At Heceta Beach
The beaches along the Oregon Coast are, for the most part, available to the public to enjoy. Heceta Beach, north of Florence, at one location, near Driftwood Shores Resort, is accessible by a path that leads to the beach from a parking area. We tried to go down to the beach to explore, but the wind was really blowing and we had to give up. Before leaving I shot a few pictures, hoping that no sand would get to the lens. This is one of the images.
Fair Young Maiden
Carol and I took our granddaughter, Kendahl, and grandson, Brevyn, on a day trip to the Coast today. We spent time in Old Town Florence and had a good time. This picture of our beautiful girl was taken at the Travelers Cove, where we ate lunch.
We also had a nice visit with Carol's brother, Dale, and his wife, Sandy. Then we went to the beach. The wind was blowing so hard that that sand was flying. The sand hurt when it hit our skin. We didn't last long. It was cool on the beach and a bit foggy, but still a welcome relief from the 96 deg. F back home in the valley.
Great Blue Herons live here year-round. Green Herons have been here for a month or two now. But I have seen only one Great Egret so far. I saw it this morning at Delta Ponds and it was preening. It got into some interesting contortion, like this pose.
Here is a quote about the Great Egret from The Cornell Lab of Orthinology All About Birds:
"The elegant Great Egret is a dazzling sight in many a North American wetland. Slightly smaller and more svelte than a Great Blue Heron, these are still large birds with impressive wingspans."
"Great Egrets were hunted nearly to extinction for their plumes in the late nineteenth century, sparking conservation movements and some of the first laws to protect birds." (Something I hadn't known)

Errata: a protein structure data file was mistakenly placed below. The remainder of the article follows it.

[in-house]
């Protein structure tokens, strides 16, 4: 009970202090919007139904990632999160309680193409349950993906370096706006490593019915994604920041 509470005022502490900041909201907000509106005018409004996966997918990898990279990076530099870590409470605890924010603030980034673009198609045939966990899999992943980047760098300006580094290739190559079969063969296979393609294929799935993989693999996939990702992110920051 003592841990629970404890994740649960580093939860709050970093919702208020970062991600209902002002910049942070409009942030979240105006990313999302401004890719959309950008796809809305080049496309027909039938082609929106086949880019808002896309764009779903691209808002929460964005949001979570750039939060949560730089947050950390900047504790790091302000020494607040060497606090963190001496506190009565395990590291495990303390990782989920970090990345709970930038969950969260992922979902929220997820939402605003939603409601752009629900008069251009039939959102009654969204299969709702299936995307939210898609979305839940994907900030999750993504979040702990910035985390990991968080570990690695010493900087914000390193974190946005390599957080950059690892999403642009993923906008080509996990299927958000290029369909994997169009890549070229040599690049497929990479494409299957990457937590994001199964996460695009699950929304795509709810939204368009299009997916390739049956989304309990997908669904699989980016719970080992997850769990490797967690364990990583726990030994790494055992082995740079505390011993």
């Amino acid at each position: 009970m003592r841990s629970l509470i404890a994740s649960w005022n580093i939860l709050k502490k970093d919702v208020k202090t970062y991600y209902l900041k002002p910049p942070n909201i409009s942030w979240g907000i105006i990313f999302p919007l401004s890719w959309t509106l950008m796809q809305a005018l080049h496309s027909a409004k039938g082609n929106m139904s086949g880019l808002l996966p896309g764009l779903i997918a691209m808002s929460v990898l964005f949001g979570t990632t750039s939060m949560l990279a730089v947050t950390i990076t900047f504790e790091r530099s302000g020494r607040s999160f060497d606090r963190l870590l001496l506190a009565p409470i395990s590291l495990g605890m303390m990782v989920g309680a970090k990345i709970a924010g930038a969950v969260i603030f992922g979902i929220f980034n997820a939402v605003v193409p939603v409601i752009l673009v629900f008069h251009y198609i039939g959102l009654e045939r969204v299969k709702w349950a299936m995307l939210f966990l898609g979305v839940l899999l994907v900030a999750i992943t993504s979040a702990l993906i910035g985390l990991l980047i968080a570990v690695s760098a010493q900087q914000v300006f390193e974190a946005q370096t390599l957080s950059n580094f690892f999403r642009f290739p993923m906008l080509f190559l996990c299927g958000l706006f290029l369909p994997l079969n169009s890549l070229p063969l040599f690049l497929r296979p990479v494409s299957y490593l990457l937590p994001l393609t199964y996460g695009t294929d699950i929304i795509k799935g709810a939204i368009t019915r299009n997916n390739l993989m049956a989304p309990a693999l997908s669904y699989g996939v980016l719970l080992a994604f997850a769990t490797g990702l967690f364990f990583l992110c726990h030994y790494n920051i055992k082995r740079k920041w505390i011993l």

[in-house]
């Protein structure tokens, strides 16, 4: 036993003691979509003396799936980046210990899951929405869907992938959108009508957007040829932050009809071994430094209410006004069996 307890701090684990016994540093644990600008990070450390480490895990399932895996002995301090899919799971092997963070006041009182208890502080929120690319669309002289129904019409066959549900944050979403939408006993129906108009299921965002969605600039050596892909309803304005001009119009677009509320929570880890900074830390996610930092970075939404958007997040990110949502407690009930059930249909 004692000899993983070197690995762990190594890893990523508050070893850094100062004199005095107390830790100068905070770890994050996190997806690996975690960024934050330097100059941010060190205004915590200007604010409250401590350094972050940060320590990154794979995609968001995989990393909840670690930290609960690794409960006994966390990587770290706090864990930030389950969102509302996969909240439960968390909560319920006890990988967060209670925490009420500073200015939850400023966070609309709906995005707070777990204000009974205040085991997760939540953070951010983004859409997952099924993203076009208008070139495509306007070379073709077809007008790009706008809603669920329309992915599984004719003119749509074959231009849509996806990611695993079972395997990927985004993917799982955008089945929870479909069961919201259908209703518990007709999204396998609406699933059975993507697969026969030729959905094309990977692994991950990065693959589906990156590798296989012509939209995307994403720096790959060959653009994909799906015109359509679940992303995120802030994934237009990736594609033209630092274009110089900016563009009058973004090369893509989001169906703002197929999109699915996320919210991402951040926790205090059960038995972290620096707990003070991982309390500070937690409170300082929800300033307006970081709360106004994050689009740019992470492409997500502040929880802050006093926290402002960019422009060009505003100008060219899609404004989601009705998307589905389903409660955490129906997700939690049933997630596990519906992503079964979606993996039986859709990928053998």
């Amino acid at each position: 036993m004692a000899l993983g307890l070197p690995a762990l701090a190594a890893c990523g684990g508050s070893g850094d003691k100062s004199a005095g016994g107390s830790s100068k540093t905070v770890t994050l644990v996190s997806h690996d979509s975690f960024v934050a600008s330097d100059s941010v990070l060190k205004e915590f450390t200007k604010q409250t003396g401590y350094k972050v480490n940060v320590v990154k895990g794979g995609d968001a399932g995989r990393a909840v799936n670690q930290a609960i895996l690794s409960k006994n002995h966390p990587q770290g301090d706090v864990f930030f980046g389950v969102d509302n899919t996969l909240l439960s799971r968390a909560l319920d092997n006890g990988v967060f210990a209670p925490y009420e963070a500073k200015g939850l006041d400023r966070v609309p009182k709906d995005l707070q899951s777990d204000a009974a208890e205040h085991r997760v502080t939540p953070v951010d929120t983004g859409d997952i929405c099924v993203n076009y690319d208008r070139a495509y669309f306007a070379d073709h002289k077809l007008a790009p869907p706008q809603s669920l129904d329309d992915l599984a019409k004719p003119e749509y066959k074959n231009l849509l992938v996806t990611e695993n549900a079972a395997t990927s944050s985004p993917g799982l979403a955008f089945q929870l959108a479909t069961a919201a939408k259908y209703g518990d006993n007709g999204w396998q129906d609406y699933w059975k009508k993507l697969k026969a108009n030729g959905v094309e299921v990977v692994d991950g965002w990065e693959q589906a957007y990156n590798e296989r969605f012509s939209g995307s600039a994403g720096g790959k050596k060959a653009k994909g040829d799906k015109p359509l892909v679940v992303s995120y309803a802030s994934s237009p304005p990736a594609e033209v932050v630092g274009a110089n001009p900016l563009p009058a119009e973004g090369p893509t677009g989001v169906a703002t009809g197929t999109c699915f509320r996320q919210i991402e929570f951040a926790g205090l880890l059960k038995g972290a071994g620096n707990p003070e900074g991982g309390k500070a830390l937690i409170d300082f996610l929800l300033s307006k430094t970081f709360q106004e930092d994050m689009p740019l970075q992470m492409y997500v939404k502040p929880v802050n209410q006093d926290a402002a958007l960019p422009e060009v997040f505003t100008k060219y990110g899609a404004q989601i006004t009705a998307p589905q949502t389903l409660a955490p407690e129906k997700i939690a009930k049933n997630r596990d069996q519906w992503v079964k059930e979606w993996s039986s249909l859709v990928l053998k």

In The Spotlight
I love to see things in the bright sunlight while the surroundings are dark. It gives a nice spotlight effect, drawing attention to what caught my attention and interest. That is what happened here. The brightly lit red berries and lush green leaves created a nice centerpiece for the picture, at least I thought so. Hope you do too! It's my nature's still life. :)
The dragonflies are appearing in numbers in Delta Ponds. I got this shot of a Twelve-spotted Skimmer this morning on my walk there. Not long after I arrived at the Ponds, I met up with my friend, John. I enjoyed his company on the walk. By the time we completed our walk it was getting hot, a good time to head for home. We saw herons, bullfrogs, osprey, as well as the dragonflies. It was a good walk.
Dancing on Air
This Great Blue Heron was in the midst of a jump from the pond to the log and looks suspended in space. They can be such awkward looking creatures but are actually quite graceful. I got several shots as it made its move and it was beauty in motion.
Upon returning from a walk in Delta Ponds, I came upon a group who had reserved part of the Valley River Center's parking lot and had a practice course set up with orange cones. A couple great looking sports cars were making runs. An orange car that looked something like a 2012 McLaren posted by a fellow Pbaser, Laura, yesterday. The other was this gorgeous black car. Could it be a Ferrari? I don't know sports cars that well.